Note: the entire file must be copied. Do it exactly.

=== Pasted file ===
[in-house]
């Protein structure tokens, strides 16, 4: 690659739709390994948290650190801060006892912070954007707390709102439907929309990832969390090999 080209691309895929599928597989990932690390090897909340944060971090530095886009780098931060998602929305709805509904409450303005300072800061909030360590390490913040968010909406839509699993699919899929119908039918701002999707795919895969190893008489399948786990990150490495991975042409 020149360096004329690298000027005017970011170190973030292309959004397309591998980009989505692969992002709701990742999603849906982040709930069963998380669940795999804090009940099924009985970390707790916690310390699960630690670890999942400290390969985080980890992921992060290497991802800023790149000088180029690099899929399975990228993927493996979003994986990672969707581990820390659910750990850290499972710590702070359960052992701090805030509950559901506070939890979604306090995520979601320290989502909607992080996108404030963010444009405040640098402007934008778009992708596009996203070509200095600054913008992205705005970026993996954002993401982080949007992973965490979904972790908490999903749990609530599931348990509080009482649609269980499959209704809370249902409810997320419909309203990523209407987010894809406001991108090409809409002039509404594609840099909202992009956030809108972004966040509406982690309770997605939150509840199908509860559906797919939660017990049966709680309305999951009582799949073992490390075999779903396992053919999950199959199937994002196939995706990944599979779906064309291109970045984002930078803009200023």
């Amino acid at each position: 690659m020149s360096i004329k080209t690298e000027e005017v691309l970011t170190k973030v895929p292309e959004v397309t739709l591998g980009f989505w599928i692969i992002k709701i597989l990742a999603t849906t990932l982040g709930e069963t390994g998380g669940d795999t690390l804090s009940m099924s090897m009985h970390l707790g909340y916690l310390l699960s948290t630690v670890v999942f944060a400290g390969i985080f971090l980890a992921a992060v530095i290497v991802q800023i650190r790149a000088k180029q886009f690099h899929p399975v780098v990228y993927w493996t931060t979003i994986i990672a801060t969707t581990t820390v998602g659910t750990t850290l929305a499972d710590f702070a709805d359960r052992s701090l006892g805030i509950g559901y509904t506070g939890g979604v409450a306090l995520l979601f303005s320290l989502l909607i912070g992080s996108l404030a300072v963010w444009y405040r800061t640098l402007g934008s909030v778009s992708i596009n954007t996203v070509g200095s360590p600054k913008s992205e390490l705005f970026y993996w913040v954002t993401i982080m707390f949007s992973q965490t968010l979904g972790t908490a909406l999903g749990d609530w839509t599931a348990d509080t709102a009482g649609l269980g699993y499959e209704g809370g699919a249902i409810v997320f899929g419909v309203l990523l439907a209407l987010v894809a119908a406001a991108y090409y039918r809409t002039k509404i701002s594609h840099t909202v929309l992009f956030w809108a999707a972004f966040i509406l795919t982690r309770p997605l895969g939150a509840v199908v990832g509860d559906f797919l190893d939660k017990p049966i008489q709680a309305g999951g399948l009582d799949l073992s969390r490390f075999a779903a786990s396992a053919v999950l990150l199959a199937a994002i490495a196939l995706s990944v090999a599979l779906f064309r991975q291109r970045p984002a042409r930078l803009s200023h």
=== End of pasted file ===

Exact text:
[in-house]
């Protein structure tokens, strides 16, 4: 690659739709390994948290650190801060006892912070954007707390709102439907929309990832969390090999 080209691309895929599928597989990932690390090897909340944060971090530095886009780098931060998602929305709805509904409450303005300072800061909030360590390490913040968010909406839509699993699919899929119908039918701002999707795919895969190893008489399948786990990150490495991975042409 020149360096004329690298000027005017970011170190973030292309959004397309591998980009989505692969992002709701990742999603849906982040709930069963998380669940795999804090009940099924009985970390707790916690310390699960630690670890999942400290390969985080980890992921992060290497991802800023790149000088180029690099899929399975990228993927493996979003994986990672969707581990820390659910750990850290499972710590702070359960052992701090805030509950559901506070939890979604306090995520979601320290989502909607992080996108404030963010444009405040640098402007934008778009992708596009996203070509200095600054913008992205705005970026993996954002993401982080949007992973965490979904972790908490999903749990609530599931348990509080009482649609269980499959209704809370249902409810997320419909309203990523209407987010894809406001991108090409809409002039509404594609840099909202992009956030809108972004966040509406982690309770997605939150509840199908509860559906797919939660017990049966709680309305999951009582799949073992490390075999779903396992053919999950199959199937994002196939995706990944599979779906064309291109970045984002930078803009200023």
């Amino acid at each position: 690659m020149s360096i004329k080209t690298e000027e005017v691309l970011t170190k973030v895929p292309e959004v397309t739709l591998g980009f989505w599928i692969i992002k709701i597989l990742a999603t849906t990932l982040g709930e069963t390994g998380g669940d795999t690390l804090s009940m099924s090897m009985h970390l707790g909340y916690l310390l699960s948290t630690v670890v999942f944060a400290g390969i985080f971090l980890a992921a992060v530095i290497v991802q800023i650190r790149a000088k180029q886009f690099h899929p399975v780098v990228y993927w493996t931060t979003i994986i990672a801060t969707t581990t820390v998602g659910t750990t850290l929305a499972d710590f702070a709805d359960r052992s701090l006892g805030i509950g559901y509904t506070g939890g979604v409450a306090l995520l979601f303005s320290l989502l909607i912070g992080s996108l404030a300072v963010w444009y405040r800061t640098l402007g934008s909030v778009s992708i596009n954007t996203v070509g200095s360590p600054k913008s992205e390490l705005f970026y993996w913040v954002t993401i982080m707390f949007s992973q965490t968010l979904g972790t908490a909406l999903g749990d609530w839509t599931a348990d509080t709102a009482g649609l269980g699993y499959e209704g809370g699919a249902i409810v997320f899929g419909v309203l990523l439907a209407l987010v894809a119908a406001a991108y090409y039918r809409t002039k509404i701002s594609h840099t909202v929309l992009f956030w809108a999707a972004f966040i509406l795919t982690r309770p997605l895969g939150a509840v199908v990832g509860d559906f797919l190893d939660k017990p049966i008489q709680a309305g999951g399948l009582d799949l073992s969390r490390f075999a779903a786990s396992a053919v999950l990150l199959a199937a994002i490495a196939l995706s990944v090999a599979l779906f064309r991975q291109r970045p984002a042409r930078l803009s200023h």